To do so, the CloudVelocity system must be able to identify the application's dependencies, such as networks, storage and database systems used, then generate equivalents from the blueprint at the new location.
One of the most likely places a clone is to be run, conceded CEO Rajeev Chawla, is Amazon's Elastic Compute Cloud. Thus, CloudVelocity is looking to become the agent that enables hybrid cloud computing. Run your system in the enterprise, and have a clone standing by -- ready to be fired up when traffic demands it -- in the cloud. CloudVelocity will handle some of the details of the migration under the covers.
For example, many enterprise applications are now running in a virtual machine under VMware's ESX Server. ESX Server uses a different file format than the Amazon Machine Images that run in EC2, but CloudVelocity will handle the details of the conversion with its One Hybrid Cloud platform. Likewise, it could convert the clone from VMware to the Xen hypervisor prevalent in the Rackspace cloud and move it there, although that capability won't appear until an undisclosed time in 2013.
[ Want to learn more about cloud developments over the past year? See Cloud Computing: Best And Worst News Of 2012. ]
The goal is to be able to size up a variety of running applications and be able to move them to the cloud of the owner's choice, though the Santa Clara, Calif., firm isn't yet near that goal.
Chawla, in an interview, termed it "a multi-tier application service," meaning the middleware, such as an application server, Web server and/or a database server, can all be packaged up together in the clone. "What you have locally runs virtually in the cloud," he said.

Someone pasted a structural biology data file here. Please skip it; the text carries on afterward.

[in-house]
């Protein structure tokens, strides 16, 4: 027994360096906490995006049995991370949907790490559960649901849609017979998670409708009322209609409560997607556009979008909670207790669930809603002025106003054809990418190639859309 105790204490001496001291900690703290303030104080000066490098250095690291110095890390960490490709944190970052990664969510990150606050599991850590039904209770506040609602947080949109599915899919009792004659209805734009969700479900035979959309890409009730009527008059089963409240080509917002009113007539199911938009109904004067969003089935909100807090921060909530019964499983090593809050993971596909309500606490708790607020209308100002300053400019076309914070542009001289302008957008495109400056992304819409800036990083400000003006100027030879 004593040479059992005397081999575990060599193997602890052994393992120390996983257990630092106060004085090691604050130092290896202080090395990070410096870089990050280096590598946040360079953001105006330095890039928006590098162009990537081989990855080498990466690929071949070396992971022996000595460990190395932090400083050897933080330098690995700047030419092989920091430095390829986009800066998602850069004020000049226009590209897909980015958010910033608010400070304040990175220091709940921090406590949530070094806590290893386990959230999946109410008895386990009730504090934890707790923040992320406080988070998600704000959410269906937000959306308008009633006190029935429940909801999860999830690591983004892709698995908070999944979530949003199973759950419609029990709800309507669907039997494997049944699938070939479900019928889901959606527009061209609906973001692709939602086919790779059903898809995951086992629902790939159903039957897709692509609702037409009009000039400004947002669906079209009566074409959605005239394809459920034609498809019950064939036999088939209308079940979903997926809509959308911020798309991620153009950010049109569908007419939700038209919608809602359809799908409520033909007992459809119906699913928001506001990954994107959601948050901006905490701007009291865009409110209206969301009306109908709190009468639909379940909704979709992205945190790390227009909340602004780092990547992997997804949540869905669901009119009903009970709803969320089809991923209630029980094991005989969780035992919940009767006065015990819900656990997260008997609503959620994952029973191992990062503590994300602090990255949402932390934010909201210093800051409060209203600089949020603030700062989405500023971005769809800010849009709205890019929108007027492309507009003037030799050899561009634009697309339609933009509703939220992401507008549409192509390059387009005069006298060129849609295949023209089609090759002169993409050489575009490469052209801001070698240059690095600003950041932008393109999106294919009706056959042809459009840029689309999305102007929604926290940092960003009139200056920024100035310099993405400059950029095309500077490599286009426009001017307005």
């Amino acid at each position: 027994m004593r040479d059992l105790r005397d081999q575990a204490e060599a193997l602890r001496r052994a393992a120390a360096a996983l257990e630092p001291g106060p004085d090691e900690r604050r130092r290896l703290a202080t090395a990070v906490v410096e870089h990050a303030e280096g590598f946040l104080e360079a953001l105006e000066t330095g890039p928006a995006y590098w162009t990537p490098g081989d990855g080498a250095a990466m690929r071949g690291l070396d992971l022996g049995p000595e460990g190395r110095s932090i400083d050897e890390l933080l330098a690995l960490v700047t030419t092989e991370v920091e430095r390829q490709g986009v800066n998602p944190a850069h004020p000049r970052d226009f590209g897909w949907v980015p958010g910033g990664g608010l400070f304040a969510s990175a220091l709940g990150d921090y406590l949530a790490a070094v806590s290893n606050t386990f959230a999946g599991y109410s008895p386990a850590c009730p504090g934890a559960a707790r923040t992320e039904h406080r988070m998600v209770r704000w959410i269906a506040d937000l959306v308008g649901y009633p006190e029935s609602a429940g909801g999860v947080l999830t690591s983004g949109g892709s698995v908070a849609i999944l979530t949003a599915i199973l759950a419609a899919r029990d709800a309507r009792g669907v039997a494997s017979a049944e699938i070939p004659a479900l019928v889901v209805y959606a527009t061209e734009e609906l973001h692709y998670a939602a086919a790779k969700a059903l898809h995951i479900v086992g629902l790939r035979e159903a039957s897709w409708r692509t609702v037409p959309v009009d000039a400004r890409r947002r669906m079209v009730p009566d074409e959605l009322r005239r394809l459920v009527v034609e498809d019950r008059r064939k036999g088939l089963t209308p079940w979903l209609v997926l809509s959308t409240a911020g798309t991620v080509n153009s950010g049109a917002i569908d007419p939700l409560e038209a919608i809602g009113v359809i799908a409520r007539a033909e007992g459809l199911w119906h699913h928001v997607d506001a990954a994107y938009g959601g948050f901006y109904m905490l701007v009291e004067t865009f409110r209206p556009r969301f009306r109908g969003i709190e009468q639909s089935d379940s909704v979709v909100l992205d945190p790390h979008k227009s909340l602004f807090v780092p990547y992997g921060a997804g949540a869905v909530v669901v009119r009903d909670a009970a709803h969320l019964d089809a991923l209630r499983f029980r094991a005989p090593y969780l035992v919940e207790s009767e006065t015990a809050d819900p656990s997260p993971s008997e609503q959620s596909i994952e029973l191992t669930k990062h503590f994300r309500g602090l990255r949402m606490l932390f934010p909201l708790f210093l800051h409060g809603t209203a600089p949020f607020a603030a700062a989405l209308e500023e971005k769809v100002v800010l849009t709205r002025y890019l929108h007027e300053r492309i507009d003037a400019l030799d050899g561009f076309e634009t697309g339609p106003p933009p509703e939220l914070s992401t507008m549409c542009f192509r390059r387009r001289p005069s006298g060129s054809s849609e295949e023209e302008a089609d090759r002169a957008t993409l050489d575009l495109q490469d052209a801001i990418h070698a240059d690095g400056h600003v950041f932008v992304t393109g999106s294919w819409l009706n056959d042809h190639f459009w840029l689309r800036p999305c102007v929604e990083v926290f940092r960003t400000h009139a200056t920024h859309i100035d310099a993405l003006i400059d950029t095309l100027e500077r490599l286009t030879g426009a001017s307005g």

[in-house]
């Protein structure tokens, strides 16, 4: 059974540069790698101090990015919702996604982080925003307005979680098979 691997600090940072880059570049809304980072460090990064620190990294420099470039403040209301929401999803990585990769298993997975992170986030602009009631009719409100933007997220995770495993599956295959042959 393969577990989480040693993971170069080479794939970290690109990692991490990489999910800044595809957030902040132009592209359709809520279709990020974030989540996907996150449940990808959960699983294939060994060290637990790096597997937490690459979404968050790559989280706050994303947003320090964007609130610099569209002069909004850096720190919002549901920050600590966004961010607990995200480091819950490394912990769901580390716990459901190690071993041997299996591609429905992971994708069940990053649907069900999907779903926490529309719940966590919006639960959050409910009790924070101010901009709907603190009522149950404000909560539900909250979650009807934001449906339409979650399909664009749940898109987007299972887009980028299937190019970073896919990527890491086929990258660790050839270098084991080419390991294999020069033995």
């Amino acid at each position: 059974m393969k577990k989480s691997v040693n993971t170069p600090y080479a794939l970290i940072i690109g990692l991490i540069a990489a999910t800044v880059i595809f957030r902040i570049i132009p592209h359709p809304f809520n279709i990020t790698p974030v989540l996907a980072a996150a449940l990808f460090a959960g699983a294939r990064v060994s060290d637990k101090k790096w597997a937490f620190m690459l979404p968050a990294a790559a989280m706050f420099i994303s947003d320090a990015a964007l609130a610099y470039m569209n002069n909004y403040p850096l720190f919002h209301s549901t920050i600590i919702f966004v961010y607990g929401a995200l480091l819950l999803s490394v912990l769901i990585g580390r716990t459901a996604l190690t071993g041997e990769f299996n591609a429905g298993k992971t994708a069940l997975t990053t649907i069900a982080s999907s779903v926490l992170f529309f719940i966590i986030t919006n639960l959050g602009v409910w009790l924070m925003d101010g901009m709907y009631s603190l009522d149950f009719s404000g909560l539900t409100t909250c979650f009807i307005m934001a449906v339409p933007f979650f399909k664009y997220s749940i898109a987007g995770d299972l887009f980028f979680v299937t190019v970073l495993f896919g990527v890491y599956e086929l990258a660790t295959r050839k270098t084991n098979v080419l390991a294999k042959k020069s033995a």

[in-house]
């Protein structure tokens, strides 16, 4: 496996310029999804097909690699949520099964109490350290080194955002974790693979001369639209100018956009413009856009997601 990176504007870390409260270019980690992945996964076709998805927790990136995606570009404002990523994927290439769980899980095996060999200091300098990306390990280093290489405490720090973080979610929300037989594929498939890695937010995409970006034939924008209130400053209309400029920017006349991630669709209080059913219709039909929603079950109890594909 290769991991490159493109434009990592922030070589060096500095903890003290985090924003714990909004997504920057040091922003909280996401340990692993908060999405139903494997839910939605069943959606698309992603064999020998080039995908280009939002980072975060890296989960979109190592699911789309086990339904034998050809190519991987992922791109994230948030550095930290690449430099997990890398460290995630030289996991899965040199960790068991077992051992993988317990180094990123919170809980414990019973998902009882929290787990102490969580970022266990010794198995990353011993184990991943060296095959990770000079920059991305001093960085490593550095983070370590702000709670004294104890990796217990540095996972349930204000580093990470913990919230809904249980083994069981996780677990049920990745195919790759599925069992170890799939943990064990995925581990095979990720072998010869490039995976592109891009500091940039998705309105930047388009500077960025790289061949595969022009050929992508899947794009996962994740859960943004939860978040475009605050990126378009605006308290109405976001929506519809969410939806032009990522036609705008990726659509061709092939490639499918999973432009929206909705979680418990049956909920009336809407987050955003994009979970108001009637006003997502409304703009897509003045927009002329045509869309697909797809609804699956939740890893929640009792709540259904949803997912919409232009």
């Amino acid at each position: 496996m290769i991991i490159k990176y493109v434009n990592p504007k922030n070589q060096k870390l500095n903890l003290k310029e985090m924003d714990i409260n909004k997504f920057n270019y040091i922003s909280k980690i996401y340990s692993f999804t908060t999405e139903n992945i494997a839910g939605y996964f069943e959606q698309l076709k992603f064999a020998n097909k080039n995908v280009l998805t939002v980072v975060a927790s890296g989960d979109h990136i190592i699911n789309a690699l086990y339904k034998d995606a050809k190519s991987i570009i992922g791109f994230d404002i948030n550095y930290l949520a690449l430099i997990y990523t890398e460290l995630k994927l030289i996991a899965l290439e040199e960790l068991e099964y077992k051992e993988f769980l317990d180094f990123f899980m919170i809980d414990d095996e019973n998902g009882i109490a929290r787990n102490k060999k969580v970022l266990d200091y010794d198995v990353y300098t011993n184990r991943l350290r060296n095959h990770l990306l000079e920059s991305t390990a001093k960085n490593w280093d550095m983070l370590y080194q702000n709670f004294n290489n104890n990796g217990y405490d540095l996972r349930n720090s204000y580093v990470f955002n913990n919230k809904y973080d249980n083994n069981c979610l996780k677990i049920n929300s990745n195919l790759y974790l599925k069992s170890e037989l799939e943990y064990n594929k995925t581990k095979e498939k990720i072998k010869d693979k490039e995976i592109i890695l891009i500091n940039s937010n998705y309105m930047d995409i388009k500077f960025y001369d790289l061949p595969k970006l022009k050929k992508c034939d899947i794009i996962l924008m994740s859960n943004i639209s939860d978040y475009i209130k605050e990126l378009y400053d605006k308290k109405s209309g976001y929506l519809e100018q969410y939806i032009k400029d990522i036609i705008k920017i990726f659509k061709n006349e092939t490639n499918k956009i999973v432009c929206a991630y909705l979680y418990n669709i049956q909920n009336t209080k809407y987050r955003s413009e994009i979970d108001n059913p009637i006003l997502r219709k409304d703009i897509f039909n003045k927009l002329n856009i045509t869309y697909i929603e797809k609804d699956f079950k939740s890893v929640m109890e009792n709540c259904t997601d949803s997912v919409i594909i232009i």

What about security? Chawla claimed that part of the task of the One Hybrid Cloud is to grasp the security needs of the application in order to set the policies of a firewall and to select the right type of networking for its new location.
Cloud Velocity launched the automation platform Dec. 12, the same day that it closed its first round of venture-capital funding. Mayfield Fund advanced $5 million for the firm. The beta software comes in both a developer edition and an enterprise edition. The former allows developers to quickly clone multi-tier applications and work on development with them; the latter includes the ability to migrate multi-tier apps to the cloud and create failover services via the application generated there.
"We believe that CloudVelocity will have the same impact on public cloud adoption as VMware did on the adoption of server virtualization," said Navin Chaddha, managing director of the Mayfield Fund, in one of the announcement's higher flying statements. CloudVelocity "will make public clouds look like internal data centers," he claimed.
That's hard to do when the application has dozens of dependencies that include a widening web of other custom, enterprise applications. Most companies want to move to the cloud a discrete workload that doesn't need to call other applications frequently for data.
CTO Anand Iyengar said in an interview that One Hybrid Cloud had been adopted by Lealta Media to create failover production systems in the cloud, ready to take over in the event of a disaster in the data center.
"This will help ensure that our online business stays available within the AWS cloud," said Lealta VP of engineering Nitin Shingate in the announcement.